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Handling Forms

Forms are often the main way end users will interact with our web application, so it's important to make usable through the use of styling and error messages. A lot of the complexity implementing forms comes from data validations, adding CSRF protection, and the tediousness of writing HTML for each for field. In this chapter, we will be adding more forms to Yumroad and using a library called WTForms to make the implementation easier.

Writing HTML Forms

At this point we have already seen everything we need to render a form and process the input, so we will start with a plain HTML implementation and then switch to use a library that makes it easier.

To start with, we will create a template with a form with two fields that sends a POST request to the current URL.

{% extends "base_layout.html" %}

{% block title %} New Product {% endblock %}

{% block content %}
  <div class="container">
    <form method="POST">
      <label for="name">Name</label>
      <input type="text" class="form-control" name="name" />

      <label for="description">Description</label>
      <input type="textarea" class="form-control" name="description" />

      <br />
      <input type="submit" class="btn btn-primary"/>
{% endblock %}

To render the form, we will create a route that will handle GET requests to render the form.

def create():
    return render_template('products/create.html')

To make the same route also handle the POST requests that will be sent when the form is submitted, we need to tell Flask that this route supports POST requests. To indicate that this route can support POST requests, we can specify the methods argument of the @products.route decorator and specify it to be a list of the two supported HTTP request methods (GET and POST).

To extract information about the current HTTP request, Flask provides a request object that you can import that will provide the details of the current HTTP request that Flask is handling (including form values and HTTP metadata).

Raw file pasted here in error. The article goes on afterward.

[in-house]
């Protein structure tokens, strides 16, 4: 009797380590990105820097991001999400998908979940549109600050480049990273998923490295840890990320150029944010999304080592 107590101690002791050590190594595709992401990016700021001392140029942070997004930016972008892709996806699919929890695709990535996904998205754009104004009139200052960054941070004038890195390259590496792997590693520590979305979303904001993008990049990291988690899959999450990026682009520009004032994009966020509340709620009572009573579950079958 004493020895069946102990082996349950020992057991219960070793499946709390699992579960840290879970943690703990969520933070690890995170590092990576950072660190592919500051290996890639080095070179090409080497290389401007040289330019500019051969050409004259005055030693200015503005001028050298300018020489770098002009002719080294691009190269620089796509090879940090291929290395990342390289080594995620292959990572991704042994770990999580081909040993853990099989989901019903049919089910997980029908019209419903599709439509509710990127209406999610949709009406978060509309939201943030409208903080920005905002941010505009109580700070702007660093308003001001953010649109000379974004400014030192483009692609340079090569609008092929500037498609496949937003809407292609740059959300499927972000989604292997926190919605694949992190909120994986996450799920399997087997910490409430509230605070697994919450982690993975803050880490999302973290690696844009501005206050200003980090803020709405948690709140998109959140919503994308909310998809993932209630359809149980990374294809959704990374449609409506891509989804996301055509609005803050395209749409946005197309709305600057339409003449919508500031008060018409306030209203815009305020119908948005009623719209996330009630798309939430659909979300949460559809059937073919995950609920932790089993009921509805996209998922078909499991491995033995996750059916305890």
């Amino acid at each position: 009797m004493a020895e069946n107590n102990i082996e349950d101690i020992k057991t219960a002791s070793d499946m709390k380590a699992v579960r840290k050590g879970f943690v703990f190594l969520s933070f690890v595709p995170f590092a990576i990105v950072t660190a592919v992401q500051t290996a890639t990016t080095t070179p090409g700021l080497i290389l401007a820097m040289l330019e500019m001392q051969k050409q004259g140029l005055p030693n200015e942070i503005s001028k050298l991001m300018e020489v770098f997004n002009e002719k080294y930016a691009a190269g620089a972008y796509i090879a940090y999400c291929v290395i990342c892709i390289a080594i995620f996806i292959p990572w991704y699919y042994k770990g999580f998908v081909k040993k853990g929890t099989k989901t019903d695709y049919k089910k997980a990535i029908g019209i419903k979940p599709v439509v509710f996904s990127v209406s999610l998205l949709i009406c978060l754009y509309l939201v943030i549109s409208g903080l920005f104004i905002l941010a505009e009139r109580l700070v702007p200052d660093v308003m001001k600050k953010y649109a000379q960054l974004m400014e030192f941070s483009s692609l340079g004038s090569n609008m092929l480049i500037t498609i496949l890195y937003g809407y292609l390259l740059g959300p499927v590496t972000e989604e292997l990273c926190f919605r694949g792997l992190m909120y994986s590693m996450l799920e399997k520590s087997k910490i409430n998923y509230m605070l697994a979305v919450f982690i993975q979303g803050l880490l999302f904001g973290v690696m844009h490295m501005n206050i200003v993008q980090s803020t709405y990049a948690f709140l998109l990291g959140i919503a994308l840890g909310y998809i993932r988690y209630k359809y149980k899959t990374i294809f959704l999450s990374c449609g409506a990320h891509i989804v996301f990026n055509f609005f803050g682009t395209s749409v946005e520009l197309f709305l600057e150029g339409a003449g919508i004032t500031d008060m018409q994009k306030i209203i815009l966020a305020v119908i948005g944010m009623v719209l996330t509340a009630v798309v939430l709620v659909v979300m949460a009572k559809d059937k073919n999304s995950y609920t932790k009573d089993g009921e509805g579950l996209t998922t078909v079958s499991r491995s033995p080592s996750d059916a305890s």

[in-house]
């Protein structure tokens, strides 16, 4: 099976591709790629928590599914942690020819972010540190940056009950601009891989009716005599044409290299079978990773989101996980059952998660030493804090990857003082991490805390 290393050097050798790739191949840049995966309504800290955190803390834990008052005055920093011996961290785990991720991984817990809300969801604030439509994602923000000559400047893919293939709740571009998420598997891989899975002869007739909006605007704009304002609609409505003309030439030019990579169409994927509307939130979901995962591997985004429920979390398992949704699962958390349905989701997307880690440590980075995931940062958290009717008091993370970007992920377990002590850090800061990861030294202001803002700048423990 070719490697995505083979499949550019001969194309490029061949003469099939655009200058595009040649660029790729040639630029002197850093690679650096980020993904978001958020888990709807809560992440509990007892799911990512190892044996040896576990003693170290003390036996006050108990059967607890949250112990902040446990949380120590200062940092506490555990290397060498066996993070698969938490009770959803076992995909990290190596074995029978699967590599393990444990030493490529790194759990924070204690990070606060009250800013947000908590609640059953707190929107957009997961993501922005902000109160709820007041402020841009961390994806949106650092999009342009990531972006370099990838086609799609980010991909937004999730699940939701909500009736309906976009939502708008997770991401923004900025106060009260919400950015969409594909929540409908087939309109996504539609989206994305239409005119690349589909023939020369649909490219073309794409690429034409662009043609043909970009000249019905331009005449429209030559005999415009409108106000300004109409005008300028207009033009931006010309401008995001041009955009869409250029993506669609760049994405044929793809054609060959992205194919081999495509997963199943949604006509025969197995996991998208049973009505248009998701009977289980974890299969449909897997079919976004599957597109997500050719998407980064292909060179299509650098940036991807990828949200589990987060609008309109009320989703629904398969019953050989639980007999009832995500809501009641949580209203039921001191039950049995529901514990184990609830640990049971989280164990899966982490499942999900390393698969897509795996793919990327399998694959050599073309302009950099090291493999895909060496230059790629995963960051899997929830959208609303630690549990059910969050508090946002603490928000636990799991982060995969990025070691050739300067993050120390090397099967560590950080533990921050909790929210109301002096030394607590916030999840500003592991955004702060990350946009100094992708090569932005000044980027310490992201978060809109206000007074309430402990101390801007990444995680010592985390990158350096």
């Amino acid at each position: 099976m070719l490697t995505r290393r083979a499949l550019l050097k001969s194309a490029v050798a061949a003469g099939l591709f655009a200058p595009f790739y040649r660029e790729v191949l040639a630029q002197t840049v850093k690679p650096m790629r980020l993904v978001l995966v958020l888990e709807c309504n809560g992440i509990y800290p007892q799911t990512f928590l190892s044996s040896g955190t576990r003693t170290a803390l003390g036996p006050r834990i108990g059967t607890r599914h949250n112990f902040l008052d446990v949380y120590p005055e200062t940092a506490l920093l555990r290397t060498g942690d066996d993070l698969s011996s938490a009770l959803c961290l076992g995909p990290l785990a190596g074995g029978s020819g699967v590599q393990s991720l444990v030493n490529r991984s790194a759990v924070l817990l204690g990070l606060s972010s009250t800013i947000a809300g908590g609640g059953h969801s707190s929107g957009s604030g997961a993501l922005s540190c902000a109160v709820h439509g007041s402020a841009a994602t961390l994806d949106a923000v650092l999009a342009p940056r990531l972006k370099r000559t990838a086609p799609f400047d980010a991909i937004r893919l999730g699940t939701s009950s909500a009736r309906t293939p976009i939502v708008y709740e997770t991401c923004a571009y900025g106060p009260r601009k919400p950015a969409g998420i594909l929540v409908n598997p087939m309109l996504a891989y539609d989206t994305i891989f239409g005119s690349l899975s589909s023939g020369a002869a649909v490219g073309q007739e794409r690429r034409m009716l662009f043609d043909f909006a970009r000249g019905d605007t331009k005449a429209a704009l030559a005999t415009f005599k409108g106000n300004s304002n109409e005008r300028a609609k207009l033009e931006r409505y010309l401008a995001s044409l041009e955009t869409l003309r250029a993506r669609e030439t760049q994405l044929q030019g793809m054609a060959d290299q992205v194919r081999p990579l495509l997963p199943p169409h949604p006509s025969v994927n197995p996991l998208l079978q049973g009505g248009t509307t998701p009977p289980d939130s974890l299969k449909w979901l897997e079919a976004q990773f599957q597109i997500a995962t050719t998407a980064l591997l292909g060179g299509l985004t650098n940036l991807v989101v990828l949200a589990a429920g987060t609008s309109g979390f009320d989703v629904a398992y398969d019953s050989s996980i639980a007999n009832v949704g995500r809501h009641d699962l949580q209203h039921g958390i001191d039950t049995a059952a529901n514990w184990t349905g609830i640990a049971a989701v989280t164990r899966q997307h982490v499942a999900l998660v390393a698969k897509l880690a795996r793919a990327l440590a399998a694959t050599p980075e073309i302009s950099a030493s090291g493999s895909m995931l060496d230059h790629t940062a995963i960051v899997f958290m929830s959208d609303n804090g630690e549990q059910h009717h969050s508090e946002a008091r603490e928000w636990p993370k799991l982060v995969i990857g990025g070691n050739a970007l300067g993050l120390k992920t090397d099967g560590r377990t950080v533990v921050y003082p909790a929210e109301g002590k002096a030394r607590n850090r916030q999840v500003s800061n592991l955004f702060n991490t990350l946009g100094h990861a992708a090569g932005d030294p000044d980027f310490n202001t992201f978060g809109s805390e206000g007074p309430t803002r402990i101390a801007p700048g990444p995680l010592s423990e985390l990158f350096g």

If the request is a POST request (which we can check from request.method), we want to extract the data from the form (available in request.form) and create a new product. Once we have created the record, we can then redirect users using the redirect function from Flask to send them to the associated product page for the record that was just created. If the request is a GET, we can render the form like before.

from flask import render_template, redirect, request, ...

@products.route('/create', methods=['GET', 'POST'])
def create():
    # Using plain old request handling
    if request.method == 'POST':
        product = Product(name=request.form['name'], description=request.form['description'])
        return redirect(url_for('product.details',
    return render_template('products/create.html')

At this point, we can submit the form and create new records for products that have a name of at least three characters. As soon as we submit an invalid input, like a product with no input whatsoever, we get a ValueError exception.

Value Error
Value Error

Our forms should ideally display the errors inline and perform validations themselves. For simple validations like requiring an input, you might be satisfied with relying on HTML5 input validations like required, but as the validations grow complex or involve server side logic, you will want to rely on WTForms. In this next section we will look at what it will take to convert our manually created form to use WTForms.

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